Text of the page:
Legendary creatures have evolved dramatically over the past 26 years. Wizards of the Coast has slowly refined this art, making more unique and compelling designs as the years go by. It’s unquestionable that the rise of Commander has influenced this growth. Commander went from a college dorm room, to after-hours Pro Tour halls, to garnering its own standalone events. Wizards of the Coast care now more than ever about this format, but when is caring too much?

Seeing that Commander is now one of the most popular ways to enjoy Magic, its influence has launched it toward the forefront of card design, namely with the Legendary Creatures we see each set. With that comes its own challenges, though, as Wizards of the Coast takes a more hands-on approach to this community-created format. New creature designs are flying out the door, and 2020 has been heralded as “The Year of Commander”. These developments are steering the format now more than ever, and it begs the question, “Where are we headed to from here?”

To better understand where we might be going, let’s first take a look back at where we’ve been. In my opinion, there are three distinct eras of Legendary Creature design, with how they relate to the Commander format. Today, we’ll analyze those eras, and use that to plot our trajectory of where we might be heading in the future.

The First Era: “Play What You Can Find” (1996-2011)

This era covers the beginnings of the format, right before it gained more widespread recognition. The format was first created by Adam Staley in 1996, who played it with college friends in Fairbanks, Alaska. He introduced it to Sheldon Menery in 2002, where they worked together on refining the rules. Menery, a longtime writer for StarCityGames, as well as an accomplished Magic judge, helped introduce it to the judging community. From there, the rest is history. For a more in-depth look into this backstory, check out this great article from Polygon.

In the beginning, players were restricted to only the original five elder dragons from Legends—that’s where the moniker of “Elder Dragon Highlander” originated. However, it was soon expanded to include all legendary creatures. With that, came a plethora of new possibilities for players. Now, it’s worth mentioning that Commander wasn’t even a blip on the radar for Wizards of the Coast at this time; players were taking cards designed for one-on-one play, and adapting them for multiplayer.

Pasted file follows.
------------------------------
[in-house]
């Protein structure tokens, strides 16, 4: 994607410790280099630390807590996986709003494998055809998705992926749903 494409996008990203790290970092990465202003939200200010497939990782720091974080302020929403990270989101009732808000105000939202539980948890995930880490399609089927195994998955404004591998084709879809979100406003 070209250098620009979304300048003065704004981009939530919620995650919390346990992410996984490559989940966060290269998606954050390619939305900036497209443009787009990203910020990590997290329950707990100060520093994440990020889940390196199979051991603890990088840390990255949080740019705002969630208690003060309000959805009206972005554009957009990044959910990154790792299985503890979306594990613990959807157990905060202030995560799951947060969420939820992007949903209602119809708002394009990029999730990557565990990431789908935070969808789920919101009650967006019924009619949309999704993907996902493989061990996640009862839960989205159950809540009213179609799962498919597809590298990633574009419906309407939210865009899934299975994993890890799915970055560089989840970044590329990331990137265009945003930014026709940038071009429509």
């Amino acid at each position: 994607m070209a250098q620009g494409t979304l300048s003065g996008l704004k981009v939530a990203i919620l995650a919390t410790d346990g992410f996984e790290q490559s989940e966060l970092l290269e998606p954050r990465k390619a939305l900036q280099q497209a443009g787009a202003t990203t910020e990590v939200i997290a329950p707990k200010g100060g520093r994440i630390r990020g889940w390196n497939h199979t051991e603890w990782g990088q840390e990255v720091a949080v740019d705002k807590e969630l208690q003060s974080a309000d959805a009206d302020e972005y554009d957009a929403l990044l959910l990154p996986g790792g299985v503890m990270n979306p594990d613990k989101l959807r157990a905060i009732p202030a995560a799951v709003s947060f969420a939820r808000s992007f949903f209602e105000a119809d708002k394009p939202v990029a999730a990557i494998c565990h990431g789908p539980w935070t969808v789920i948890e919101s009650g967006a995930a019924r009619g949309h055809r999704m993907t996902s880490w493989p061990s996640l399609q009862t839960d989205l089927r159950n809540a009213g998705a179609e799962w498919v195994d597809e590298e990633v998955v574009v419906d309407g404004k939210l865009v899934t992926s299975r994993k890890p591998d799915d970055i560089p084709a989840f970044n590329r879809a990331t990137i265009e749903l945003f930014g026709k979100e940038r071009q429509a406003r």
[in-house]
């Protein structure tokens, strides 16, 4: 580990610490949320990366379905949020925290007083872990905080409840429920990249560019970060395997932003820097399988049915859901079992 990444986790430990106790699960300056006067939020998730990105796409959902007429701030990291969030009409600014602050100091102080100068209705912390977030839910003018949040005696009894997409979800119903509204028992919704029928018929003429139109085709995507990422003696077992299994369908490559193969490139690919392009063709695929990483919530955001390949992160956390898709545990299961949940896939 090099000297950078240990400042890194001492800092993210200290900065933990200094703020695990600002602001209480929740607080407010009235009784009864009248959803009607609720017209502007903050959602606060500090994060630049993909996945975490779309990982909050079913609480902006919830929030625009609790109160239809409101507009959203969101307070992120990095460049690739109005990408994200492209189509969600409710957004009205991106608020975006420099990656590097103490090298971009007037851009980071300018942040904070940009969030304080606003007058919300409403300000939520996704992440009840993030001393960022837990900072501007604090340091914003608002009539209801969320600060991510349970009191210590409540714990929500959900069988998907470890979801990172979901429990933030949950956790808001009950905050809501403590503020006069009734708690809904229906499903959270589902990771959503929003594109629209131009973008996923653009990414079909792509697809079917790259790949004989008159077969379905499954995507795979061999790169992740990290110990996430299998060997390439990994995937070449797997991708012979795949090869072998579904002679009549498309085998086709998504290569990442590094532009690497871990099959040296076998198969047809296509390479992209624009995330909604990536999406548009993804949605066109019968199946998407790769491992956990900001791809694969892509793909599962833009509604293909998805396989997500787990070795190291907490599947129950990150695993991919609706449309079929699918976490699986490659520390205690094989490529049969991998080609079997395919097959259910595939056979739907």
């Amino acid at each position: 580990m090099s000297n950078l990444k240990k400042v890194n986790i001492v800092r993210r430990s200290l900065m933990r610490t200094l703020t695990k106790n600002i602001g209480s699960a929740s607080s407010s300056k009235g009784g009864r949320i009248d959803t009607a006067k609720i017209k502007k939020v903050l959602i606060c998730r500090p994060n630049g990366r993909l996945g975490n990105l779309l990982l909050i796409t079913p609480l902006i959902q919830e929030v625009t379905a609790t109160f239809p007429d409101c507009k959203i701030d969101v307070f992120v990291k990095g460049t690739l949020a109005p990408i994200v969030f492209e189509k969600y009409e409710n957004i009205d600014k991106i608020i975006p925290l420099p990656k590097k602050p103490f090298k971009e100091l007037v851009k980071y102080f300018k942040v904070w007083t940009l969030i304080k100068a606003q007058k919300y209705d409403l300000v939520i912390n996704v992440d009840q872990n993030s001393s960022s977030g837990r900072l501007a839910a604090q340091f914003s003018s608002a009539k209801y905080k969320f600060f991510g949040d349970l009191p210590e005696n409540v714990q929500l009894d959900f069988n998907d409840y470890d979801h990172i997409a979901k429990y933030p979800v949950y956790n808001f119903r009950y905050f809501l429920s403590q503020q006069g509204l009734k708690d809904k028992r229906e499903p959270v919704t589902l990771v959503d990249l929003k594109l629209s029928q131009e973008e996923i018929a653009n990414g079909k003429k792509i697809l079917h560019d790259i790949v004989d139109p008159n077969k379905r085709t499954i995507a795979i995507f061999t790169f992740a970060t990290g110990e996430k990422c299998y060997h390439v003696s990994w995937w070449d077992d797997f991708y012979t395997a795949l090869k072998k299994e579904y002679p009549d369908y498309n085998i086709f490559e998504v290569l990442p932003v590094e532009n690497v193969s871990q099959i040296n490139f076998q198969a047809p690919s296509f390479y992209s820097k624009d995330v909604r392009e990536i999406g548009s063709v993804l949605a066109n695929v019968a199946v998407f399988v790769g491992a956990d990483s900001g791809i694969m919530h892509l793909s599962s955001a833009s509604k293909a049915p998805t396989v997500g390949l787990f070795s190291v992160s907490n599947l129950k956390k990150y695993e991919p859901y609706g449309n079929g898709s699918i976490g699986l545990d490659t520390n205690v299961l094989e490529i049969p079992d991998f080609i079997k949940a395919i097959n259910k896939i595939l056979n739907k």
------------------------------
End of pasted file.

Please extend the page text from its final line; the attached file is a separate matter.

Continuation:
Though a steady hum of new legendary creatures joined the pool with each new set, Kamigawa block really blew it out of the water. Not counting the flip creatures that turned into Legendaries, Kamigawa block added 105 new potential commanders—an interesting nuance being that all but one were mono-color. Some were flops, like Isao, Enlightened Bushi, and some were smash hits, like Godo, Bandit Warlord. As history goes, most of Kamigawa block faded into memory, but there are still passionate fans here and there, such as The Professor, or Benjamin Wheeler of LoadingReadyRun.

These days, it’s not unusual to see multi-color decks with three or more colors involved. Players like options, and more colors means more options—whether in card pool or on the Commander itself. However, during the 1996-2011 era, multi-color options were much more limited. Players were limited by the quantity of distinctly multicolored sets that had been printed. There were only a few playable Commanders from Legends, the first multi-color set, so players also looked to Invasion and Alara blocks.